The next day, Levy called Anderson himself and moved in for the kill.   He engaged in what the district court called “a high-pressure sales solicitation.”  United Investors Group, Inc., No. 05-80002, at 9.   Levy said that he had connections in the European financial community and added that he was an expert in Euro currency options.   Levy strongly suggested that Anderson purchase Euro currency options as soon as possible in light of the upcoming 2004 presidential election and the ongoing war in Iraq.   Levy guaranteed Anderson that his investment would soon triple, irrespective of any volatility in the markets, because of Levy's strategy of hedging put and call options.   Levy further told Anderson that “[I] may sound like an ass right now, but [you] will thank [me] after all of the money [you] made.”   Based on Levy's representations, Anderson, who by his own admission had no familiarity with European currency markets, invested another $22,000 in March and April 2004.   Of the $27,000 Anderson invested through UIG, only $1,000 was ultimately returned to him.   Notably, Levy never advised Anderson-nor, apparently, any of the other customers-that 100% of Levy's clients realized a net loss upon closing their UFHC accounts.

Carrie Allsopp, the second victim, recounted a similar experience.   She received a phone call in September 2003 from Duane Haughton, another AP at UIG, who suggested that she open an account with UFHC for the purpose of trading heating oil options.   Haughton calculated that, in light of the upcoming winter season and the ongoing war in Iraq, Allsopp would earn precisely $4,020 per option for every penny increase in the price of a barrel of oil.   Haughton also assured her that he would employ a risk-free investment strategy.   Based on this information, on January 29, 2004, Allsopp invested $10,000 in heating oil options through her UFHC account.

Later that day, Haughton told Allsopp that Levy, a senior, experienced officer at UIG who had done well by his clients in the past, was interested in speaking with her.   When Levy came to the phone, he told Allsopp that the war in Iraq would cause the U.S. Dollar to depreciate significantly over the coming months.   To capitalize on this trend, Levy recommended that Allsopp purchase Euro currency options as soon as possible.   Levy also said that Allsopp could expect to receive $4,020 per option for every cent increase in the value of the Euro.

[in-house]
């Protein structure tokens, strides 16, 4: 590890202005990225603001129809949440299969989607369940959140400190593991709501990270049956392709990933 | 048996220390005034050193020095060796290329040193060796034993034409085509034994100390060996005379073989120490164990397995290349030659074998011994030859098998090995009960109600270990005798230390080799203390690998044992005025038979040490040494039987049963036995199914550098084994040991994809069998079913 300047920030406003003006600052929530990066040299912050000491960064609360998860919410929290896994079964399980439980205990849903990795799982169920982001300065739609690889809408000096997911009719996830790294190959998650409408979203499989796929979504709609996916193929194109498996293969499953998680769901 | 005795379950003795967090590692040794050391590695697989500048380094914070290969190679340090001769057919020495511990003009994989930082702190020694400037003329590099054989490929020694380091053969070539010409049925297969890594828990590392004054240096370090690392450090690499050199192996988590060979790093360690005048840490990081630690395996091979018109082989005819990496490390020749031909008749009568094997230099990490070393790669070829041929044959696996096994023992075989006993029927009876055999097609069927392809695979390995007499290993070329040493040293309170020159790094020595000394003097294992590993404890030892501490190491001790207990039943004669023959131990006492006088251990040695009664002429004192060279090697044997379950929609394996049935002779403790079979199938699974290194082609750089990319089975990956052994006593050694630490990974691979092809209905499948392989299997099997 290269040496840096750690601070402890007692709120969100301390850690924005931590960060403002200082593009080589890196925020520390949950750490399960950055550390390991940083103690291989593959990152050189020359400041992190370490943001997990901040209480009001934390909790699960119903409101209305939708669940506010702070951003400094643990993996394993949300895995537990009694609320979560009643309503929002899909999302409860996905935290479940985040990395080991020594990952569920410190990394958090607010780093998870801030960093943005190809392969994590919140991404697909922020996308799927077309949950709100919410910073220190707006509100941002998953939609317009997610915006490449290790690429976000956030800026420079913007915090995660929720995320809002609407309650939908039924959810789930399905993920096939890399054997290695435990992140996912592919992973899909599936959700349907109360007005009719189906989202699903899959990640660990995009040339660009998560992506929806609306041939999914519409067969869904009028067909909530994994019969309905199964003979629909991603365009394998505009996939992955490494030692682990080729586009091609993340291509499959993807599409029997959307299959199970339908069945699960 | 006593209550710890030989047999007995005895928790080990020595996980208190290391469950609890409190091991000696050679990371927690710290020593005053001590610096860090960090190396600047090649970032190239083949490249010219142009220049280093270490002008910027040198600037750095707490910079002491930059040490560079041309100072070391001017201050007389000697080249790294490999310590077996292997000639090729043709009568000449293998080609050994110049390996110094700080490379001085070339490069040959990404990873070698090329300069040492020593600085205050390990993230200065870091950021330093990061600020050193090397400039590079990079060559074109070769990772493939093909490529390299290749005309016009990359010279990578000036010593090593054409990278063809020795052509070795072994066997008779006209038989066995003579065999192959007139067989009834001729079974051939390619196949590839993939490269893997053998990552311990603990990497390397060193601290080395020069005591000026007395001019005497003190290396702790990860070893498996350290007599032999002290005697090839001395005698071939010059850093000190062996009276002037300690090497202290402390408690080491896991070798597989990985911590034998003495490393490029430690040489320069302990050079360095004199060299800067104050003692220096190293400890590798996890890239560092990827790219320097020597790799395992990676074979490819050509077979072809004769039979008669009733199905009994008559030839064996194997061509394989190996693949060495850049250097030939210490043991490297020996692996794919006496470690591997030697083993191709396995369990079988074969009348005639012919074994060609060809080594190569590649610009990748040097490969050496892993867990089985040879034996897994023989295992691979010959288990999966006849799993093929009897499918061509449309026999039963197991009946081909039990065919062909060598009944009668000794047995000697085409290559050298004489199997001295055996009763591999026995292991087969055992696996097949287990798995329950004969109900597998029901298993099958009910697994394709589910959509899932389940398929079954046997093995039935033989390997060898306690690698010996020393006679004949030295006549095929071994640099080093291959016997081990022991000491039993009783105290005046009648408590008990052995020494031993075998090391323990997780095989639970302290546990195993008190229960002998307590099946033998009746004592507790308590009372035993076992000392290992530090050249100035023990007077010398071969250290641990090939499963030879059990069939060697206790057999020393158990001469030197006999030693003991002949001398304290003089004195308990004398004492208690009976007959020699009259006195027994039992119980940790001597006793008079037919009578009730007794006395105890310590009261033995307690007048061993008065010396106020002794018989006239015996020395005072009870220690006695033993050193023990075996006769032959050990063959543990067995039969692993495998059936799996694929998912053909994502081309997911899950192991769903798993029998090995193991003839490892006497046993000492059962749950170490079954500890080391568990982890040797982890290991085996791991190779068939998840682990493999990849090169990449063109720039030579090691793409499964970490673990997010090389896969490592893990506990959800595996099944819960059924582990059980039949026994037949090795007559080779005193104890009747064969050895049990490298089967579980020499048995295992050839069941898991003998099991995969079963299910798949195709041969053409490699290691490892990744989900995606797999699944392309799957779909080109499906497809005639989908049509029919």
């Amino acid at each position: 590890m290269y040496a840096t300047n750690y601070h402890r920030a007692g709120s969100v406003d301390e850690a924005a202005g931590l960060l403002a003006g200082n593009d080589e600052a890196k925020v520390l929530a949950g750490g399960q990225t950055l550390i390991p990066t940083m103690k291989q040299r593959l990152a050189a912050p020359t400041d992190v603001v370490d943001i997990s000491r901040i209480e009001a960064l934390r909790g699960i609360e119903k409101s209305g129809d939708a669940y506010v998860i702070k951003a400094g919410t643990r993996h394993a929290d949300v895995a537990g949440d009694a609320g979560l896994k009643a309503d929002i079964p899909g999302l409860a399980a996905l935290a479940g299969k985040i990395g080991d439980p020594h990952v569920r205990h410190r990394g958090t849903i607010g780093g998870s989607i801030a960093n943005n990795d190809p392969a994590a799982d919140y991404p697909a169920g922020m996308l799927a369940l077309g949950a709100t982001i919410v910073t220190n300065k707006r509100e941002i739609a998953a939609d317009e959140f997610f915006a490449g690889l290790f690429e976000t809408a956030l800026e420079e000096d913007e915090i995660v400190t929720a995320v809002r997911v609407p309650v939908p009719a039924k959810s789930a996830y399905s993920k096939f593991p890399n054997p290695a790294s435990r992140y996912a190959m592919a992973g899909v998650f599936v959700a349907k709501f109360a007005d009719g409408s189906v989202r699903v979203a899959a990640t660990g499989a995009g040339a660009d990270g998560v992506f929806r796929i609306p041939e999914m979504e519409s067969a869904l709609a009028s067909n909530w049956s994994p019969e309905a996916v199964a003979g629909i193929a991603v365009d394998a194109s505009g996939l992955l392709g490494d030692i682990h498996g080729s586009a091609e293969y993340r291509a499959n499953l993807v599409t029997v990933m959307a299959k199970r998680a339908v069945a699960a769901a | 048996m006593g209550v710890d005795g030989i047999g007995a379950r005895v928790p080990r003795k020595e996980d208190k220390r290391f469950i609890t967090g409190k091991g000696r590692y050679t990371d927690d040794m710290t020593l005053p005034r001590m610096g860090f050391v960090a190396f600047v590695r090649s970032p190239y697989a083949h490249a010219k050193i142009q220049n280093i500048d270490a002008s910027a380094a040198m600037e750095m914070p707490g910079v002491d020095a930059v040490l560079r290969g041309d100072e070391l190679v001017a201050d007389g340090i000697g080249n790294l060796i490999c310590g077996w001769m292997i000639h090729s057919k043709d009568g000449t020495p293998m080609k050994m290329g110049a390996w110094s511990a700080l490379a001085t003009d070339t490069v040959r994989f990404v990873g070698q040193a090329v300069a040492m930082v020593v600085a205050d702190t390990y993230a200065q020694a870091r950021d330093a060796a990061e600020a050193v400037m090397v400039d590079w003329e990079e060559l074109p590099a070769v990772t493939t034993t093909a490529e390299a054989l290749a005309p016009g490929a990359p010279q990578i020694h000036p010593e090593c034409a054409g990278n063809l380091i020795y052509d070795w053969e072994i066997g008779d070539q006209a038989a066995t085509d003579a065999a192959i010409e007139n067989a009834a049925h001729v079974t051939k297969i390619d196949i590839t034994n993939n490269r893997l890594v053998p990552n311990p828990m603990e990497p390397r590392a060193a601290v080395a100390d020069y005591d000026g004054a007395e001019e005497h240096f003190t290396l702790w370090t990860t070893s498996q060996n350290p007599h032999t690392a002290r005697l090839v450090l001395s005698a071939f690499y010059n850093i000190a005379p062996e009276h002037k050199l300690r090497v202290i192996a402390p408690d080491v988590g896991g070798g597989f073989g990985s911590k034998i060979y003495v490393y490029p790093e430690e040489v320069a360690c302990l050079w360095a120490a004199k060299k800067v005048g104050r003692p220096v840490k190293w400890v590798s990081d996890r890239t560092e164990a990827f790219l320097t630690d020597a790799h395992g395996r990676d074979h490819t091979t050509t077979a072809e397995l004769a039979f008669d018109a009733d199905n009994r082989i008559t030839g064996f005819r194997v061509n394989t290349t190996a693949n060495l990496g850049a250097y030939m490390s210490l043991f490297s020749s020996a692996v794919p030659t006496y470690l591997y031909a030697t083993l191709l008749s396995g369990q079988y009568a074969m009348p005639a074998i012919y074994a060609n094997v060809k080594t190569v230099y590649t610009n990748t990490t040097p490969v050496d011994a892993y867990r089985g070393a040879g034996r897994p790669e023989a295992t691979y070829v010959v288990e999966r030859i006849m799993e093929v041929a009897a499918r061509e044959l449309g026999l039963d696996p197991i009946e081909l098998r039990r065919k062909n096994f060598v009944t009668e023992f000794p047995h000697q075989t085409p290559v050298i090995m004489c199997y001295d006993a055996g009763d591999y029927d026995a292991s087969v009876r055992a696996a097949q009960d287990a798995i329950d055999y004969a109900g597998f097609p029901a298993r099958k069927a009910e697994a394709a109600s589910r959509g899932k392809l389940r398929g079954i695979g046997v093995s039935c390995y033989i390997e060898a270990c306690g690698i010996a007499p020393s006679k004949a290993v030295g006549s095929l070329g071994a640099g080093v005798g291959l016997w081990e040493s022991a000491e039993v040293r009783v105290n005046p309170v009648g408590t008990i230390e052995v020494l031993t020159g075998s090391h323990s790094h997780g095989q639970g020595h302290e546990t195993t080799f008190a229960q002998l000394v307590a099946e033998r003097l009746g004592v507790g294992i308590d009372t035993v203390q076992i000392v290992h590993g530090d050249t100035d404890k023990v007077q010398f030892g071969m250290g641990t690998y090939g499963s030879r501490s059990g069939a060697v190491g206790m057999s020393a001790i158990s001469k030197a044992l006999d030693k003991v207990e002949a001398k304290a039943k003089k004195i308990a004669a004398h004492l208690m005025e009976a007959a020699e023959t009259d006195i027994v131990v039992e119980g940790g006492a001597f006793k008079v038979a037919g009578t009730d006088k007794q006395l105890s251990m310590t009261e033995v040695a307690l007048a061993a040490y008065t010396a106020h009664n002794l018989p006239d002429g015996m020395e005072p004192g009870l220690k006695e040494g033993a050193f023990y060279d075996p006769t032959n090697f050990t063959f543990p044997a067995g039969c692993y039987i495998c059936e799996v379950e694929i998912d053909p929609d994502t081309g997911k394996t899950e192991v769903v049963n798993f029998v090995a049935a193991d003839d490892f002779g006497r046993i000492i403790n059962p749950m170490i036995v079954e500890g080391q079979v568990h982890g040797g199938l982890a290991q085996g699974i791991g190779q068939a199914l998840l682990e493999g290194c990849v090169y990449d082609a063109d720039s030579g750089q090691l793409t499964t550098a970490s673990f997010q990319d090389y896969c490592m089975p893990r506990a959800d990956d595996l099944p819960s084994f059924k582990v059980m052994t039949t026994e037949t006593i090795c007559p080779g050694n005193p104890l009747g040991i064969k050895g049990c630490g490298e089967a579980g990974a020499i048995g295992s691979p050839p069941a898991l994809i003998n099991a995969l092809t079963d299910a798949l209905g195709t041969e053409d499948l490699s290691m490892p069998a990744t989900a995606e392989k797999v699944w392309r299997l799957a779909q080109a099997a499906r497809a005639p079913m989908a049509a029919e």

Allsopp explained to Levy that she had received $40,000 in a legal settlement resulting from her daughter's tragic death in a car accident, and that, under the terms of the settlement, she was holding the proceeds in trust for her two other daughters.   Levy assured Allsopp that, as a result of his expert use of “stop loss” orders, the risks associated with Euro currency investments were minimal.   Levy went so far as to guarantee that, if Allsopp invested the full $40,000, she would receive at least that amount in returns by the end of the week.   All in all, Levy said he expected the net value of Allsopp's investment to reach $300,000.   Before concluding, Levy added that an investment in Euro options was the best way for Allsopp to ensure that her two living daughters would always remember the sacrifices of their deceased sister.

Based on Levy's recommendations, Allsopp invested $40,000 in Euro currency options through her UFHC account.   Several weeks later, Levy informed Allsopp that she had a debit balance on her account, and told her that she should remit an additional $7,000.   Of the approximately $57,000 Allsopp invested through her UFHC account, only $43 was returned to her.   Allsopp, too, was never told that all of Levy's customers sustained a loss upon closing their UFHC accounts.

David Cuthbertson, victim three, testified that, in February 2004, he received a call from UIG AP Jerry Sipes, who suggested that Cuthbertson open an account with UFHC for the purpose of trading heating oil options.   Sipes told Cuthbertson that, in light of political unrest in Nigeria and Venezuela, he could expect to double or triple his investment in two or three weeks, and added that UIG's strategy of hedging put and call options allowed its customers to profit irrespective of volatility in the futures markets.   Based on this information, Cuthbertson invested $5,000 in heating oil options through a UFHC account.